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Ransomware has become one of the most significant cybersecurity threats to companies, regardless of their size or industry. When it hits, organizations are suddenly faced with the choice of paying a ransom to regain access to their files or reverting to backups.

The most common form of ransomware encrypts files, making them inaccessible and requiring a key only the attacker knows to decrypt them. Victims are then notified via a lock screen (common to both encryptors and screen lockers) that their data will be made public or destroyed if they don’t pay the ransom. The malware can even be used to steal and sell information, such as credit card numbers, a practice known as “ransom-for-ransom” or even sensitive internal documents.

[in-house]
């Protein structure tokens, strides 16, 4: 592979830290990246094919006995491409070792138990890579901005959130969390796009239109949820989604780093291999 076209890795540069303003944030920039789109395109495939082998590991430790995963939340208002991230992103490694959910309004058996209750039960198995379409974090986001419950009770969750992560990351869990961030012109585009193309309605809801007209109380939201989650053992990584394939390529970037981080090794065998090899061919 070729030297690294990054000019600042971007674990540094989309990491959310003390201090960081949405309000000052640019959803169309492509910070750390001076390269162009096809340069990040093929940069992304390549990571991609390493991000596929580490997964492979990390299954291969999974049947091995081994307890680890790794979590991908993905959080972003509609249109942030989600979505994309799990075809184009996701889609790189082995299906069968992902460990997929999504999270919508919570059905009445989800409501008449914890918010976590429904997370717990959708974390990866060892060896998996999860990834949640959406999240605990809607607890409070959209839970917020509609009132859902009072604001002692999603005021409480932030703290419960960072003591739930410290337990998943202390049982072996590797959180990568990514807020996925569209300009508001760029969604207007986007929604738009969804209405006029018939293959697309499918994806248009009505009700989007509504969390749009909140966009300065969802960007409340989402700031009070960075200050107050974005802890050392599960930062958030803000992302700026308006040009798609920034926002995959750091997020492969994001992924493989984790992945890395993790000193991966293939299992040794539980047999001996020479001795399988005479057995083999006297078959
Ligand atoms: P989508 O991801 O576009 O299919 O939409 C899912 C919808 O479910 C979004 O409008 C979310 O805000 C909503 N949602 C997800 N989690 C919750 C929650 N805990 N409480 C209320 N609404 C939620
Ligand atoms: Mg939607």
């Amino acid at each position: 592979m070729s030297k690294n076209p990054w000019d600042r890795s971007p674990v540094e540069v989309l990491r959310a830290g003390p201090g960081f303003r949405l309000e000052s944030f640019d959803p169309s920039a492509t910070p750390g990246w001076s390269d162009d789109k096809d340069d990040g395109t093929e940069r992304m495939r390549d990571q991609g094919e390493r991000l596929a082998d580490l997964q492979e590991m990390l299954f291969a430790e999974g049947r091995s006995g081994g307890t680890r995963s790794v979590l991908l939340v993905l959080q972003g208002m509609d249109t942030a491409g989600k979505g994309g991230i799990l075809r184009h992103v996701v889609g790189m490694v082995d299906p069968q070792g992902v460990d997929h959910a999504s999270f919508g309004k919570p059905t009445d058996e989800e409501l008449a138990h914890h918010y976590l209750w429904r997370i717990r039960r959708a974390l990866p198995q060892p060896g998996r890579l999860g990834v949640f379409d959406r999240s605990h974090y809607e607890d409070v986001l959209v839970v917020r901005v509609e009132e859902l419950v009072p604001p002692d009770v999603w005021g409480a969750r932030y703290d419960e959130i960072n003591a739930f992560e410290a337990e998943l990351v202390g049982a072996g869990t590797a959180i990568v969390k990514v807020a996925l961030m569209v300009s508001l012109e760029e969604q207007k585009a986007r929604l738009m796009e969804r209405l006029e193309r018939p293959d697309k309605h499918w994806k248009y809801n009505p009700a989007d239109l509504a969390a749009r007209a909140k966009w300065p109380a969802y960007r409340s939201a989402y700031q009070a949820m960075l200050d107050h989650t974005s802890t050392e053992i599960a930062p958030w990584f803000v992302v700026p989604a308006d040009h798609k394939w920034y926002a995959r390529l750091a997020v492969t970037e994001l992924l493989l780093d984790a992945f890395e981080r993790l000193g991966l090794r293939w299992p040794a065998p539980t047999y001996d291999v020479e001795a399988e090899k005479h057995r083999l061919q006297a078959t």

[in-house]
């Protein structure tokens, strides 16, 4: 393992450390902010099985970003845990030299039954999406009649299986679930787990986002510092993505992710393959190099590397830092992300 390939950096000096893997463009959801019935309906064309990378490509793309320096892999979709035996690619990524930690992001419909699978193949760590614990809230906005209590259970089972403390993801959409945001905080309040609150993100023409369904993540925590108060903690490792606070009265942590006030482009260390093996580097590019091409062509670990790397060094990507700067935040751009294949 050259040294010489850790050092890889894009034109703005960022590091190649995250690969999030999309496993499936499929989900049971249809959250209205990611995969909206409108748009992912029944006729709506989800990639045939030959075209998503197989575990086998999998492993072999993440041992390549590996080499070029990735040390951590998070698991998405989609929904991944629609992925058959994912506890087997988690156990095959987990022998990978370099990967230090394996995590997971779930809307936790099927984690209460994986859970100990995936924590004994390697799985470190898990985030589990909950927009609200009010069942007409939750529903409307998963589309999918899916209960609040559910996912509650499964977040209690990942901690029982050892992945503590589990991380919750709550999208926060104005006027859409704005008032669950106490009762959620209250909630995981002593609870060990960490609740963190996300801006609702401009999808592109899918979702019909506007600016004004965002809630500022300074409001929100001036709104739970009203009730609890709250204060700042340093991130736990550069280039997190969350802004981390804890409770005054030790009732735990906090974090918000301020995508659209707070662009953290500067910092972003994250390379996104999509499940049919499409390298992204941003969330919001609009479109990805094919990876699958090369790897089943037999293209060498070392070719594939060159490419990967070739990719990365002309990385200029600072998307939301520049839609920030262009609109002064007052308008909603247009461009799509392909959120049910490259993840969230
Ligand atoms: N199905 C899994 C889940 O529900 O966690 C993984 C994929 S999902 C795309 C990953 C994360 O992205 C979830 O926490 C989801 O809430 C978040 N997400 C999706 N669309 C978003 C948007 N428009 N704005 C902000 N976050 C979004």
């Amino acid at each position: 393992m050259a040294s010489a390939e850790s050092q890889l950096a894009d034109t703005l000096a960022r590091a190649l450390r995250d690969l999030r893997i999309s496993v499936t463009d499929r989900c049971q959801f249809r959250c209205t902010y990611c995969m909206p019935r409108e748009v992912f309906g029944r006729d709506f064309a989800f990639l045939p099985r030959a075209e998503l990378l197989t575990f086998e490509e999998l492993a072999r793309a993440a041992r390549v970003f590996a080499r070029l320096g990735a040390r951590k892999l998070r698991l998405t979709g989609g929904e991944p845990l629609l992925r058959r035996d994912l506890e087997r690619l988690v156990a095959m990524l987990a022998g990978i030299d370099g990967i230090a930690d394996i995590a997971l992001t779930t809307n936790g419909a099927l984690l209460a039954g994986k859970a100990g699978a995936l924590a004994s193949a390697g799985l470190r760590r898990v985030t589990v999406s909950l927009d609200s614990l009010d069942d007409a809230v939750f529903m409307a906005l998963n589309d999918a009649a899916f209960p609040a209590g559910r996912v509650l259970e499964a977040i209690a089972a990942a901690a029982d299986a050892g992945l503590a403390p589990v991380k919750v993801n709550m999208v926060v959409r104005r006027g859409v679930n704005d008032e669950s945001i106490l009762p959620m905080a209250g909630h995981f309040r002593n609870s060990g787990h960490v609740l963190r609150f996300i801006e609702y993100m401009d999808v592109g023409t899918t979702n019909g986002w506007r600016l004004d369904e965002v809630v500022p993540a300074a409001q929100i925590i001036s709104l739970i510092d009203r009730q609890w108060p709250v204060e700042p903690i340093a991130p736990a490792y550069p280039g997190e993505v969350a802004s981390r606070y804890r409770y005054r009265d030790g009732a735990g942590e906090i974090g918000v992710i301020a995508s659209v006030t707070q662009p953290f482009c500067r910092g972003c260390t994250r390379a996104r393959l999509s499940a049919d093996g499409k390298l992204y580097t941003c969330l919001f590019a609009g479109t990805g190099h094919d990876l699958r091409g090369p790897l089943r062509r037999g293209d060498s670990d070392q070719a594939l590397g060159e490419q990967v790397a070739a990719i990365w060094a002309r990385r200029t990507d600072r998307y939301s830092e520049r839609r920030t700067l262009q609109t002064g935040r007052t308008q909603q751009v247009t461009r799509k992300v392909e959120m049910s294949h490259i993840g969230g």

Despite the obvious financial incentive, paying a ransom doesn’t guarantee recovery. In fact, Kaspersky reported that 20% of businesses that paid a ransom didn’t get their files back. Moreover, collaborating with criminals can make the problem worse. Criminals aren’t in the file recovery business; they’re in the moneymaking business, and the decryptor they give you may only work well enough to say that they held up their end of the bargain.

When you’re attacked by ransomware, your first step should be to call law enforcement. They’ll be able to leverage partnerships with international law-enforcement agencies, which can locate stolen or encrypted information and bring perpetrators to justice. They can also warn you of the risks associated with a payment and offer guidance about whether it’s necessary.